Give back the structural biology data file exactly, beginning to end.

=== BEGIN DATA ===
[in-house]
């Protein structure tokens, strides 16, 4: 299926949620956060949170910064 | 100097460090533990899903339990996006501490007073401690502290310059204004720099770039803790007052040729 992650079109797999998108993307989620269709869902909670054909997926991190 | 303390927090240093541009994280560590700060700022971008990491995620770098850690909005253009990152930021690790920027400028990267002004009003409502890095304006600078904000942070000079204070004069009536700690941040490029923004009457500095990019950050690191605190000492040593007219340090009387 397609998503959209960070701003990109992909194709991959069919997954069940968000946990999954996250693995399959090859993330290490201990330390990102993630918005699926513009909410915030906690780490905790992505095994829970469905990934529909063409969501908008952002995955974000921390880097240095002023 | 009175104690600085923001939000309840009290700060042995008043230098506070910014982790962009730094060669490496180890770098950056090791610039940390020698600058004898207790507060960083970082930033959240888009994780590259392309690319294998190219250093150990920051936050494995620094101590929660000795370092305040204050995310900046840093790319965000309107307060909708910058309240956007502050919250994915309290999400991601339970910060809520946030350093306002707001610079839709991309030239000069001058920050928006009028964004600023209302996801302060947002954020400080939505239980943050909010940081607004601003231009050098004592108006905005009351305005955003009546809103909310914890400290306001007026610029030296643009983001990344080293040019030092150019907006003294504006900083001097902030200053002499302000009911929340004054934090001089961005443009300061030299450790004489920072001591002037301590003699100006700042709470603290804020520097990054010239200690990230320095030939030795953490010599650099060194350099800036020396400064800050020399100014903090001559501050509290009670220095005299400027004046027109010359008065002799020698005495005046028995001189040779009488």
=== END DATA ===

[in-house]
């Protein structure tokens, strides 16, 4: 299926949620956060949170910064 | 100097460090533990899903339990996006501490007073401690502290310059204004720099770039803790007052040729 992650079109797999998108993307989620269709869902909670054909997926991190 | 303390927090240093541009994280560590700060700022971008990491995620770098850690909005253009990152930021690790920027400028990267002004009003409502890095304006600078904000942070000079204070004069009536700690941040490029923004009457500095990019950050690191605190000492040593007219340090009387 397609998503959209960070701003990109992909194709991959069919997954069940968000946990999954996250693995399959090859993330290490201990330390990102993630918005699926513009909410915030906690780490905790992505095994829970469905990934529909063409969501908008952002995955974000921390880097240095002023 | 009175104690600085923001939000309840009290700060042995008043230098506070910014982790962009730094060669490496180890770098950056090791610039940390020698600058004898207790507060960083970082930033959240888009994780590259392309690319294998190219250093150990920051936050494995620094101590929660000795370092305040204050995310900046840093790319965000309107307060909708910058309240956007502050919250994915309290999400991601339970910060809520946030350093306002707001610079839709991309030239000069001058920050928006009028964004600023209302996801302060947002954020400080939505239980943050909010940081607004601003231009050098004592108006905005009351305005955003009546809103909310914890400290306001007026610029030296643009983001990344080293040019030092150019907006003294504006900083001097902030200053002499302000009911929340004054934090001089961005443009300061030299450790004489920072001591002037301590003699100006700042709470603290804020520097990054010239200690990230320095030939030795953490010599650099060194350099800036020396400064800050020399100014903090001559501050509290009670220095005299400027004046027109010359008065002799020698005495005046028995001189040779009488």